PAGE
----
My first foray into Mexico happened way back in 1996 when my friend Nadim and I crossed the border into Tijuana on foot from San Diego. Needless to say that photos do not exist from way back then but the experience remains strong.

The US-Mexico border is to the south of San Diego while the city of Tijuana sits directly on the Mexico side of the border. Tijuana is the 6th largest city in Mexico with a population of just under 2 million. Over 50 million people cross between San Diego and Tijuana each year. That’s over 100,000 per day. This includes around 70,000 vehicles and 20,000 pedestrians.

And we were two of them.

The overwhelming memories were of poverty, begging and tons of really cheap booze.


Well, I nearly didn’t do this post because I couldn’t work out what to say about Cancun. Almost everything I say will be wrong…but at the same time be 100% accurate.

It is safe to say that Cancun has absolutely everything and that it offers nothing. It is Las Vegas by the ocean. Everything is overpriced. There is nothing here that is authentic but there are some very real experiences to be had here. Our exposure to Cancun is by no means representative but in hindsight I am not sure if anybody’s experience would be… it is ultimately whatever you want it to be.

It starts at the airport…from the Margarita Bar as you walk out to the $70US cab fare into town…you will be stung.

I think that it is fairly safe to say that every single 5 star resort conglomerate on the planet is represented here in Cancun at least once, with many having multiple offerings. For the most part they are incredibly flash, opulent and lavish…and the sit side by side in a 17 mile stretch of beach between the Nichupte Lagoon and the Caribbean Sea. They offer all inclusive resort deals at a premium price. A haven where your every need is catered to and there is no need to ever leave your private enclave.

Across the road from the hotels is the shops…of course…and every brand name is represented. If you can afford it, it will be available for purchase. Interspersed with the usual suspects of elite fashion and consumerism are local artisanal offerings at hugely inflated prices. These are held within large market type areas where the tourists can haggle to get their local souvenirs.

The most persistent and shrewd of hagglers may be able to get away with paying 250% over what the item is actually worth. These guys are professional sellers…and they are good at it. Enter the oblivious tourist with a wallet full of cash and an “I’m on holiday” mindset and the prices skyrocket.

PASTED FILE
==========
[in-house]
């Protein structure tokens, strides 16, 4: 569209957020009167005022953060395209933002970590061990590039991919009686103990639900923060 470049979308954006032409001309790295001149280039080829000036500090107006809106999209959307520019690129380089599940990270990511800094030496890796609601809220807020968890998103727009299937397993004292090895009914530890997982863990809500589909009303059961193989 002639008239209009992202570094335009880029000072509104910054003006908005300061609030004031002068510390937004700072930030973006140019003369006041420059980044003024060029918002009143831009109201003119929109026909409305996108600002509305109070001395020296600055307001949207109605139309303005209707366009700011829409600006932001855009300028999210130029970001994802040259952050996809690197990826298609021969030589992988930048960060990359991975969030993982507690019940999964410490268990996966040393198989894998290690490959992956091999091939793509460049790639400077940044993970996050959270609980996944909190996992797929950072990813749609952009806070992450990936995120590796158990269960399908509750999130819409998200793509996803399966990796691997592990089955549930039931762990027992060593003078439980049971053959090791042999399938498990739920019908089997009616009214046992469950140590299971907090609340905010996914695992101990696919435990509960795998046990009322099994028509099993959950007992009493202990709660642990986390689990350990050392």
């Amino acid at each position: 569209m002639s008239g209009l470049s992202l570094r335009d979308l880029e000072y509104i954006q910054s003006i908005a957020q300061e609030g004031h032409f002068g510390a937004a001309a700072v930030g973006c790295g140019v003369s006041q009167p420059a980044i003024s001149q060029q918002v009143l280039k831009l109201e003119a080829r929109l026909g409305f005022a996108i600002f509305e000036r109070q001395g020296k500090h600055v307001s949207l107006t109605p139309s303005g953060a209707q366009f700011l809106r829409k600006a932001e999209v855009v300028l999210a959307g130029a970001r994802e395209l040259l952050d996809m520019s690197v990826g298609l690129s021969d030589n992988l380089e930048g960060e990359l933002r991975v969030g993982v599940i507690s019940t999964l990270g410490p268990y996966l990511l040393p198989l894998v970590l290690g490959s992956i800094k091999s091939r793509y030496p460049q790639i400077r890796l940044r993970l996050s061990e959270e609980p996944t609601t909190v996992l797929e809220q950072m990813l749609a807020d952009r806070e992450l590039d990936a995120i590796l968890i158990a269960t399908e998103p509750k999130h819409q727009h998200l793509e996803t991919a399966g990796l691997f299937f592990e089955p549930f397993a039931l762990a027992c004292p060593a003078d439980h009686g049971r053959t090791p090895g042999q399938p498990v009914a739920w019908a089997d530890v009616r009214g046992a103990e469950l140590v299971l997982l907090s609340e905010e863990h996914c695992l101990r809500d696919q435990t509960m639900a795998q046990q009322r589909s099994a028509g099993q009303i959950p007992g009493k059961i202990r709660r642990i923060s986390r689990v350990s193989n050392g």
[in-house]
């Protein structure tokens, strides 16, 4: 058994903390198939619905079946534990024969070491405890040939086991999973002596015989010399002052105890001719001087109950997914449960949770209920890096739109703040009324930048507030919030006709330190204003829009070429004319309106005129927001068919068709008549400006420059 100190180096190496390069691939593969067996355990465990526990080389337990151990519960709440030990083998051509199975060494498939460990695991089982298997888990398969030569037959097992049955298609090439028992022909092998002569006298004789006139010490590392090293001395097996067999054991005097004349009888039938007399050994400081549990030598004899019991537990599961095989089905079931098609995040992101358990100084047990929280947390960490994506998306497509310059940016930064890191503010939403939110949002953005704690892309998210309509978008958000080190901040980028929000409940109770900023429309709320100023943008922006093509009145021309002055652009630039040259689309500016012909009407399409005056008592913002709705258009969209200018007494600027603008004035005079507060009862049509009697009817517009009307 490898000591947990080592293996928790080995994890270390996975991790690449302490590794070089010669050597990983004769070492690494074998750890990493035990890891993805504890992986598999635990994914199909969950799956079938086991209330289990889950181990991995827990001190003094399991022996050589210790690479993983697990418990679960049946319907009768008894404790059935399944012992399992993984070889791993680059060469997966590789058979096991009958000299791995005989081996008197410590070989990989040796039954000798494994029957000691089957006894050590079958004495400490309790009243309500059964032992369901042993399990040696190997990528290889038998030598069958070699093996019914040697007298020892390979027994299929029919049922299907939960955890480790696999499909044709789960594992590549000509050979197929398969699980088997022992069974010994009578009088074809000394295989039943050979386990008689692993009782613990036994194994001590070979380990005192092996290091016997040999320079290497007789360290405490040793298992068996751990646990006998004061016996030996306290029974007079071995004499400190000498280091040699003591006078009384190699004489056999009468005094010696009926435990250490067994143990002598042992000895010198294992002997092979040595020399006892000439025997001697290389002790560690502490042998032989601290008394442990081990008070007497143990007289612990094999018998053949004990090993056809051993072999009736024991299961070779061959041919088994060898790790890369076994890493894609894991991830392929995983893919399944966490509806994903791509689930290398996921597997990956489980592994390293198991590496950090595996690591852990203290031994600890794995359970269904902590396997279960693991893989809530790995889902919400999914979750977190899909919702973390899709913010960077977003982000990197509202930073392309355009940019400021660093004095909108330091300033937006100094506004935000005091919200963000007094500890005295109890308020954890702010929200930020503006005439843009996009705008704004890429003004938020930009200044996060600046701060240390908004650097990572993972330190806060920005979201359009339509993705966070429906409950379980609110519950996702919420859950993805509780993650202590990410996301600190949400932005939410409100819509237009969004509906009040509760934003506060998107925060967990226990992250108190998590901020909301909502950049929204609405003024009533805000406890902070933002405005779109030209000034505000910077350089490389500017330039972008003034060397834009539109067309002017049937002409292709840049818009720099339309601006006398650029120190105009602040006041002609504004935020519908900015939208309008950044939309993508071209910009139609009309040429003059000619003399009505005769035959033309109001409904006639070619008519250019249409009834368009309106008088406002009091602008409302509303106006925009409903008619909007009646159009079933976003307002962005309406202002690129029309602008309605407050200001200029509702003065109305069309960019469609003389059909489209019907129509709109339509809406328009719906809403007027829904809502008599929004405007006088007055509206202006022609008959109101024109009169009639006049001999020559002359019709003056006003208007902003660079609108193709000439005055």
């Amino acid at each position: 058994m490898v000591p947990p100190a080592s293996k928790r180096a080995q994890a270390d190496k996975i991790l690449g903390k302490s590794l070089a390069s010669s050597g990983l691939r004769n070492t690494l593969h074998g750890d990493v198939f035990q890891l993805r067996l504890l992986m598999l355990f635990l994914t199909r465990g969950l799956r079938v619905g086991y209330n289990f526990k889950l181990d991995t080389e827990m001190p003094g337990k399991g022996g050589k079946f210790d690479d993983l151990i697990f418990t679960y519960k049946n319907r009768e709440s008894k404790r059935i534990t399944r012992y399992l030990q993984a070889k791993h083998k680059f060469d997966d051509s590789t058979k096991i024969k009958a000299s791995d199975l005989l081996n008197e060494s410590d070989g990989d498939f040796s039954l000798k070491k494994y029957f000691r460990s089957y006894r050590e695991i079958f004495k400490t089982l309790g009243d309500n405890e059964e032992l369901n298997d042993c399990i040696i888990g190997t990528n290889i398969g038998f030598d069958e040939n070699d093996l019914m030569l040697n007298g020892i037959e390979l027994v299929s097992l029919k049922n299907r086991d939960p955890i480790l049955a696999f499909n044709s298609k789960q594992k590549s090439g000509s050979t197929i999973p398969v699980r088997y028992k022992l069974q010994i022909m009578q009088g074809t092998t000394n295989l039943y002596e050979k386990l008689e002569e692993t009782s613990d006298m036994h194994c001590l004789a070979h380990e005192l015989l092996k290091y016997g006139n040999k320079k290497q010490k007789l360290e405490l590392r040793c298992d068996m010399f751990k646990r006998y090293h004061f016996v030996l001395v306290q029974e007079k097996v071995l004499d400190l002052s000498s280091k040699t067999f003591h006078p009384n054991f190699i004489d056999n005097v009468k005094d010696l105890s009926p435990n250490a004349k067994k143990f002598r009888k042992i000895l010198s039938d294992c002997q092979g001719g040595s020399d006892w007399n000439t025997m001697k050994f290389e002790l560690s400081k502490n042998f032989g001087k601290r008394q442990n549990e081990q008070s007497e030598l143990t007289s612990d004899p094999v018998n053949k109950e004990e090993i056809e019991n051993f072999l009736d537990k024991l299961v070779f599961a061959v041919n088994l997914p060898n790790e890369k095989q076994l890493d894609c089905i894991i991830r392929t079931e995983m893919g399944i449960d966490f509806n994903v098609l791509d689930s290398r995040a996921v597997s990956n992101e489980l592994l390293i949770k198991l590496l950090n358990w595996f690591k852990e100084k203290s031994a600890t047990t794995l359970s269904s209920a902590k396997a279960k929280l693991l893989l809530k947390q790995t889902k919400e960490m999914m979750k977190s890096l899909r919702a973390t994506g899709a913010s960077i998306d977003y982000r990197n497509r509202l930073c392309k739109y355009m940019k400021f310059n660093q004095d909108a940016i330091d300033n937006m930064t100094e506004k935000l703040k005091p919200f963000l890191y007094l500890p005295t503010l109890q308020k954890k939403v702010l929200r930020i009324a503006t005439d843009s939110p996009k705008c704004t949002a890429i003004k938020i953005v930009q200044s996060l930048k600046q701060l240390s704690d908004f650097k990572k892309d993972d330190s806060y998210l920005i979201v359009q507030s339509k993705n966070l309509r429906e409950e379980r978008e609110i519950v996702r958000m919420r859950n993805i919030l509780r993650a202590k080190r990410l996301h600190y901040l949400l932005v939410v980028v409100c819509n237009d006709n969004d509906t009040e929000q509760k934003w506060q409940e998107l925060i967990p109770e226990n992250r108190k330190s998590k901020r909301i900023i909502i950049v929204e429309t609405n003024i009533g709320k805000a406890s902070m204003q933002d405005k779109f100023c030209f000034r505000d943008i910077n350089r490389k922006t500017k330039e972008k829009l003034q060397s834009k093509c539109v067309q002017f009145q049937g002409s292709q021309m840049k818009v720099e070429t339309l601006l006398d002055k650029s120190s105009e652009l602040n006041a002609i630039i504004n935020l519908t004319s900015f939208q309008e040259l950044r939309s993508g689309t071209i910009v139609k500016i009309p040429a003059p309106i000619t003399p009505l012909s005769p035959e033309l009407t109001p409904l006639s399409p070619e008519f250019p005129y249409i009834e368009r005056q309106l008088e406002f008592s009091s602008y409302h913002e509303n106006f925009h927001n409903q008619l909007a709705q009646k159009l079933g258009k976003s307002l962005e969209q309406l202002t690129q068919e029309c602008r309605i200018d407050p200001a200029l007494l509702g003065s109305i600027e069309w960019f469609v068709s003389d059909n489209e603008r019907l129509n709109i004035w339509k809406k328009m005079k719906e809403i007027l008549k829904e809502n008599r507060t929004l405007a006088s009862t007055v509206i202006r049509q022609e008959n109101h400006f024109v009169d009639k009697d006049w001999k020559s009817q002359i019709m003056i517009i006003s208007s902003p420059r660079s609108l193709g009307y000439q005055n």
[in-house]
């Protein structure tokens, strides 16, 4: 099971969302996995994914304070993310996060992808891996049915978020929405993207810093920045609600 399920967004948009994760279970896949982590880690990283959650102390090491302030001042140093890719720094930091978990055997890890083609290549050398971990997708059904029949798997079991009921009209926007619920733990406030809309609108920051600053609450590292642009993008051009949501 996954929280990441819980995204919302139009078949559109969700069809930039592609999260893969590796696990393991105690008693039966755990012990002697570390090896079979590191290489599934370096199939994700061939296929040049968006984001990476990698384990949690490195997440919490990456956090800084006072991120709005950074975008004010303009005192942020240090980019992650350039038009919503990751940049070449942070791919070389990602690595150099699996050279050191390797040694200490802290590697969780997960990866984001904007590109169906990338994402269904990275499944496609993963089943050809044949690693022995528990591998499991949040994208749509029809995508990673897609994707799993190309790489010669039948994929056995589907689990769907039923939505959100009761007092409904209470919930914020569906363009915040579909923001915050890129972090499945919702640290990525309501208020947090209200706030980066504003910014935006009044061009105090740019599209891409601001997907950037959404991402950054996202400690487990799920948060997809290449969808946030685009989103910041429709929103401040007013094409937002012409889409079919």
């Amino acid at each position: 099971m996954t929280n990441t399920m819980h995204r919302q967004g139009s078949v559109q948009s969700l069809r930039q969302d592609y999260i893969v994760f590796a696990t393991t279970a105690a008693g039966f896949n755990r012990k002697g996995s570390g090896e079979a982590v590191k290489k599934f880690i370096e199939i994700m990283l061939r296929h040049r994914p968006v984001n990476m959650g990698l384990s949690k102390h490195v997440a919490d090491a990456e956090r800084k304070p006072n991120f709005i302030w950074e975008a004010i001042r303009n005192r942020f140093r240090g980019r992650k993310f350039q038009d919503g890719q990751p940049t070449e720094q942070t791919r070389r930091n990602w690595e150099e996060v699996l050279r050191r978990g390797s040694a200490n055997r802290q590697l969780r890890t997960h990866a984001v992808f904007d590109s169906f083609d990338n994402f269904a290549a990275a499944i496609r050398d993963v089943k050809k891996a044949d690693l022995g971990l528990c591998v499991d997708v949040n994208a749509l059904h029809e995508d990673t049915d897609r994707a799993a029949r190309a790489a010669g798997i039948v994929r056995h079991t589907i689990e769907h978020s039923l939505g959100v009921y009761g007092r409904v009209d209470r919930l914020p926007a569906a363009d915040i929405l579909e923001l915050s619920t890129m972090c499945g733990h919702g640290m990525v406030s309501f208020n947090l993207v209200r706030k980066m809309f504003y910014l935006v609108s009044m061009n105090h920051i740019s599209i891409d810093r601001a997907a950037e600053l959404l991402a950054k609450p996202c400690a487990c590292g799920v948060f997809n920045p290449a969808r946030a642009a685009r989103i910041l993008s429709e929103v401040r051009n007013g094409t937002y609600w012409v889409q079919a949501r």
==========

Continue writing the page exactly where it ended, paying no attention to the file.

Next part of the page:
The drinks are overpriced and often watered down and the food is typically exorbitantly priced. But the beaches are stunning, the service is first rate and the water is crystal blue, warm and inviting. And attached to overpriced tours are some incredibly good options of things to do in the nearby vicinity.

Of particular note are the ancient Mayan ruins (including Chichen Itsa), numerous sinkholes or nearby islands. But we were only here for around 24 hours and none of this was done by us, and certainly the 5 star world was avoided.

Instead we stayed true to form and crashed at the local backpackers in search of something that resembled the real Cancun. In this we were wrong, and we (for the most part) failed. But this more reflected our ignorance of the many versions of Cancun operating simultaneously, in parallel, and almost entirely mutually exclusively.

So what did we do…not very much. We wandered the backstreets, shopped in dodgy markets for overpriced trinkets and tried to find traditional, local places to eat. What we ended up with was a fantastic, authentic Mexican meal, from a dodgy restaurant that aimed to attract the tourists. It was cheap, tacky and brilliant.

We got incredible food, the best service we have ever received, 2-for-1 drinks, huge grins, lots of banter and a thoroughly enjoyable afternoon…and all for an reasonable price tag. And of course, the meal was washed down by some of the finest Mexican coffee (tequila). And if this is the real Cancun then we dipped our toes into the water, if it isn’t then we were miles away.

Our philosophy of travel has been to get as close to what is authentic as is possible. This mostly means living meagerly and eating from street food stores or dodgy street-side restaurants. And this is what we sought and found here in Cancun, but I am not entirely sure that this was what passes as an authentic experience. Some places (like the Gold Coast in Australia) have evolved to be true tourist towns and that the tourism in its various forms is what is actually authentic. Perhaps this is the case in Cancun.

Long story short, we had a nice time and I would happily return.

Travelling the world in a pre and post COVID state